Please answer the title question for YOU, not as an academic, theoretical discussion or a test in school. What would you personally give, pay, or do to have a long, healthy lifespan?
(The picture above is a representation of Abraham: the father of Judaism, Christianity and Islam. According to the Bible, he fathered a son - Isaac - at 100 years of age. By anyone's definition, that would be a long, healthy life. His pained expression may be related to...his marital issues.)
I hope you are considering this question seriously.
...Mulling it over?
Is your answer clear in your mind? Now consider that answer in relation to three words: Money, Change, and Action.
Do you assume that a long, healthy life is your due? Therefore, you shouldn't have to pay for it. Many people feel this way. The problem is that your "due" gets undone by: (A) What you do, and (B) Happenstance.
If you eat to excess; put harmful substances into your body such as cigarette smoke, alcohol, and drugs; fail to exercise; and accept too much stress in your life, you are polluting the healthy body you were given. You then expect the health care system to get/give you that long healthy life you see as your due. Okay, but someone has to pay for the goods and services needed to get you your "due." Who should pay?
Bad things can happen, such as coronary disease, to a 160-pound distance runner like Jim Fixx. He could not outrun his genes, which handled cholesterol badly. So, even if you take good care of your body and mind, you still can get heart disease, cancer, a broken ankle or appendicitis. Though you did nothing wrong, you still need medical care and someone has to pay for it. Who?
Most people find change frightening and avoid it like Ebola. Would you be willing to change your lifestyle if by so doing, you got what you said you want: long, healthy life? Based on the behaviors of millions, long healthy life is NOT worth tossing away the cigarettes, pushing away from the dinner table before you are stuffed, and going for a bike ride (with a helmet on).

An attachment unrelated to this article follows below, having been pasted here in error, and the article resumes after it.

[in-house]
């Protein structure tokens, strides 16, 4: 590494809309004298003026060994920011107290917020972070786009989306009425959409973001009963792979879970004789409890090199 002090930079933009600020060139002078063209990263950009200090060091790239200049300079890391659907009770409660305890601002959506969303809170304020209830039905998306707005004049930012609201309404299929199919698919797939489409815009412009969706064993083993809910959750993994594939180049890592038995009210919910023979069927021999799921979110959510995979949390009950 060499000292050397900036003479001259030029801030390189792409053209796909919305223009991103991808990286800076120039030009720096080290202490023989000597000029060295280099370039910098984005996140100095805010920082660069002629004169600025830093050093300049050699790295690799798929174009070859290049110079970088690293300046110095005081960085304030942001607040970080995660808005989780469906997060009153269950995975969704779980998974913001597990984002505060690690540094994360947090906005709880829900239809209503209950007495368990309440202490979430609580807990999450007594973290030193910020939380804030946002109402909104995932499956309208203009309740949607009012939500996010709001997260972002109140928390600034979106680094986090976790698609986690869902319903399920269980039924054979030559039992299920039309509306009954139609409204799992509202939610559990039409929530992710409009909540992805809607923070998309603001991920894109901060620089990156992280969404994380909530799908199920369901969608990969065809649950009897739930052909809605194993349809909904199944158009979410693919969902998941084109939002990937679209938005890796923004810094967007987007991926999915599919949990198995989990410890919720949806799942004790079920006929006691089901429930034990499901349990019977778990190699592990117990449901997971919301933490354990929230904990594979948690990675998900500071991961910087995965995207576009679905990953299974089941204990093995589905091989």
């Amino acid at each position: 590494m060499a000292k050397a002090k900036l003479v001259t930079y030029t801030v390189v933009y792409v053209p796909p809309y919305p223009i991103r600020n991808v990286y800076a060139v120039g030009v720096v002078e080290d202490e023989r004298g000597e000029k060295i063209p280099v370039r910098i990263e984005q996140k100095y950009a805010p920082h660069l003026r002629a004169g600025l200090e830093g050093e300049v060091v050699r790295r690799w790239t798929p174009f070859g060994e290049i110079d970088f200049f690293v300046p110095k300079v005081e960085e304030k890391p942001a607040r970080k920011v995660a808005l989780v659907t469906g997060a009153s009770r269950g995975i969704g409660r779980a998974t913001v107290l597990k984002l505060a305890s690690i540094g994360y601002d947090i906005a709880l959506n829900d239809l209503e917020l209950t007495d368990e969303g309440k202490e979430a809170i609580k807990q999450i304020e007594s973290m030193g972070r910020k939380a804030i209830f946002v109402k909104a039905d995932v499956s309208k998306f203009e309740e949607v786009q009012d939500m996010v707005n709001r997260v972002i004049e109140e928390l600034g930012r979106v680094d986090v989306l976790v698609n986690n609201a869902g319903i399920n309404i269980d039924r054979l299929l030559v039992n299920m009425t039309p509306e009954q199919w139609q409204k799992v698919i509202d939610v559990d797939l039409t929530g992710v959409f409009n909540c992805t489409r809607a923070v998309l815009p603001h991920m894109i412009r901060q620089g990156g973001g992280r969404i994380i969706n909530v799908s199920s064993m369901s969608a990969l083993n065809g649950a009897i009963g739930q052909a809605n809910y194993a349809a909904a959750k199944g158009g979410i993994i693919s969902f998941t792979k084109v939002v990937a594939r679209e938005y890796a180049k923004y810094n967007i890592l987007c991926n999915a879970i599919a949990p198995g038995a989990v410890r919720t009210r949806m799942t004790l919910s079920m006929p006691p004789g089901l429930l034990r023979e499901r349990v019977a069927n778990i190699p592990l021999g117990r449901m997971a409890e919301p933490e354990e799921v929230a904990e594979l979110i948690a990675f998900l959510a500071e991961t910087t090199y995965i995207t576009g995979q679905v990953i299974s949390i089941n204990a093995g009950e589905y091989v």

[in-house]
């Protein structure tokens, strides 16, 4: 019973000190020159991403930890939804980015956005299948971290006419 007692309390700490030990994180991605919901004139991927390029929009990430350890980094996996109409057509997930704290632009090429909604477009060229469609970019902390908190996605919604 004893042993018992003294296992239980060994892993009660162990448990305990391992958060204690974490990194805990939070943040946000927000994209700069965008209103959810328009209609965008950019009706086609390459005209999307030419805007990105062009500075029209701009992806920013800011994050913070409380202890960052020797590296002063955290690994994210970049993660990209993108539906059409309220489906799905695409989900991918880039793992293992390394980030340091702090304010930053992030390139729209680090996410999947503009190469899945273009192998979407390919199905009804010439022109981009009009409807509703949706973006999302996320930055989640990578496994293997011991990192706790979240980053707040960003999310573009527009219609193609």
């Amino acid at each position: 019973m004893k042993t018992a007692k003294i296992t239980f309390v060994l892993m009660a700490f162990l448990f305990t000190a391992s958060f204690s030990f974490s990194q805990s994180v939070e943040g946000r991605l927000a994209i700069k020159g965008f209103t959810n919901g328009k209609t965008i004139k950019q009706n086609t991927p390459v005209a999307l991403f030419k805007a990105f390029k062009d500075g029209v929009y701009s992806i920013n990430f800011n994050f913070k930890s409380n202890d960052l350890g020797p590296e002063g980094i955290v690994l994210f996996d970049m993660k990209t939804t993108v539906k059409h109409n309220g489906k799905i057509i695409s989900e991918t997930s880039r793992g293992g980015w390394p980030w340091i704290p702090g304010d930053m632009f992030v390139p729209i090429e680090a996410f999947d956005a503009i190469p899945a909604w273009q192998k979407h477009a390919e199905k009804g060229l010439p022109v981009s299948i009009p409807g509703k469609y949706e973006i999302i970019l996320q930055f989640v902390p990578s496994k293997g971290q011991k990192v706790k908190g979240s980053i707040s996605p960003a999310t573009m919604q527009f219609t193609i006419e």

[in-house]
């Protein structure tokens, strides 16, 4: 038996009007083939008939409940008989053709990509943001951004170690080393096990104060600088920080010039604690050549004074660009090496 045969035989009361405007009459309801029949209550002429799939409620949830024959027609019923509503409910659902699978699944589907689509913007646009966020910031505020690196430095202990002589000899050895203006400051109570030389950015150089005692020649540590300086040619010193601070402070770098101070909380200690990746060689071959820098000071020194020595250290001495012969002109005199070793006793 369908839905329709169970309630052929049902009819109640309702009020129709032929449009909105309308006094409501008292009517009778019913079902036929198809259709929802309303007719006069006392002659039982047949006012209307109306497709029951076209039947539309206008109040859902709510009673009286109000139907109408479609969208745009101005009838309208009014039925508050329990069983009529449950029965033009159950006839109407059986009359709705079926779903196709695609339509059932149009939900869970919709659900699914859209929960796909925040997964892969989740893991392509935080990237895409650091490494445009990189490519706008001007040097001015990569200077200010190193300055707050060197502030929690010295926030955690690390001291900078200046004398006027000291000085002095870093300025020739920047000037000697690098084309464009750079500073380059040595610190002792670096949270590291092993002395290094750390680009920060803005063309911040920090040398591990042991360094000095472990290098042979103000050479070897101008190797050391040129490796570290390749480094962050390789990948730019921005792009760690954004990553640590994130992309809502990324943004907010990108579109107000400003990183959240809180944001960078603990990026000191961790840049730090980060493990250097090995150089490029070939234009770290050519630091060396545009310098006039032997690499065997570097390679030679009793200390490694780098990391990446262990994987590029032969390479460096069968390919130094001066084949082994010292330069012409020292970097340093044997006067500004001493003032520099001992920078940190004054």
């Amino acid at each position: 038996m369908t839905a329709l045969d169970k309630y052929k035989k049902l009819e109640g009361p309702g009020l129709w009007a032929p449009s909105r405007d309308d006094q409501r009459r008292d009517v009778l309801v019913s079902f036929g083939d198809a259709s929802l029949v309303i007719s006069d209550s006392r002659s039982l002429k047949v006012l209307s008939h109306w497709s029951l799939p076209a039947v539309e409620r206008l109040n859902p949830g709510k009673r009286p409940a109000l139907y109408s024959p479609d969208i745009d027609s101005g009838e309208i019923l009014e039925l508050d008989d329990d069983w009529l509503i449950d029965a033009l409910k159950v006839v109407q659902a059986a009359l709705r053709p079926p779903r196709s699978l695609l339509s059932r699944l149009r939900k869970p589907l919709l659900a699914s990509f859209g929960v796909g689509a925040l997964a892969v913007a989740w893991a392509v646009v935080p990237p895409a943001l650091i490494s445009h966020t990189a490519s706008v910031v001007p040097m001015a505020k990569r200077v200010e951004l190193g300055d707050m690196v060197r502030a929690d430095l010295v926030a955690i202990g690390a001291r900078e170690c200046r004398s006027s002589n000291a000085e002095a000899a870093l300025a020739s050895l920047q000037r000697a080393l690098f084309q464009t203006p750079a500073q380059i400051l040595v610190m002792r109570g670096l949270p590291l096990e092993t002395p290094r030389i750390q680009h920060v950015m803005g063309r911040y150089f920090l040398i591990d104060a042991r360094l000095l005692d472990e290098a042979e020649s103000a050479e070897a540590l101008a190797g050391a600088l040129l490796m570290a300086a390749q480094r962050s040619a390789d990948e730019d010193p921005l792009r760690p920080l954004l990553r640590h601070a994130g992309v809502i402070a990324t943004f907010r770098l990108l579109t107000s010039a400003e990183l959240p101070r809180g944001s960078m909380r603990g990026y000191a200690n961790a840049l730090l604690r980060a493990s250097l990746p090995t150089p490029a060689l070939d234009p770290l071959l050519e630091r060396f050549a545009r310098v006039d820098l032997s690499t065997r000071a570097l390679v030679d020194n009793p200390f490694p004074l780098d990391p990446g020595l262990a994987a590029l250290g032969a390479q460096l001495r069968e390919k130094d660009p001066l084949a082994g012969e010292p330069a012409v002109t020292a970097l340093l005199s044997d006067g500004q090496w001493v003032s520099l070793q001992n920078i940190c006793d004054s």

I interpret these actions (or lack of action) in two ways. First, people do not want to change, even when it is in their own best interests. Second, some believe that their "due" - long healthy life - includes the freedom to abuse our bodies and then expect some health care provider to fix the consequences. That last is not possible, and the attempt costs money.
Will people change for their own good and/or to save money? Will you?
Change is an action. Are you willing to ACT to have that long healthy life?
First, you must convert from passive to active with respect to your personal health. The person responsible for acquiring your "due" is you, not the doctor. That requires actions by you in both personal lifestyle and in relationship to healthcare.
I hate the phrase "delivery of health care." It implies someone delivers (acts) and someone receives (is passive, like a mailbox). If you want a long healthy life, you need to act on your own behalf, not simply sit there and be a receptacle.
The second action is for our collective health, as a nation. As long as we sit and wait for fundamental healthcare system change by Washington, the AMA, the self-styled experts, not to mention the insurance industry or the trial lawyers' association, we are Waiting For Godot. This is my code for: it will never happen.
Do not be fooled by stirring sound byte promises, especially in an election year. Barack Obama, John McCain, Hillary Clinton +/- Bill cannot solve healthcare with some sweeping piece of legislation (even if Congress passed it) or by waiving a magic wand. Only WE can fix healthcare but we cannot do this until we have a consensus on what we want healthcare to DO.
Therefore, the second action (the first is changing our personal behaviors) is to demand a national dialogue for us to consider and then decide what we want healthcare to do for us. Washington can and should orchestrate such an extended national discussion but once started, it cannot control the outcome. WE WILL DECIDE.
If you choose to do nothing, then a long, healthy life is not worth: your money, your acceptance of change, and your willingness to act.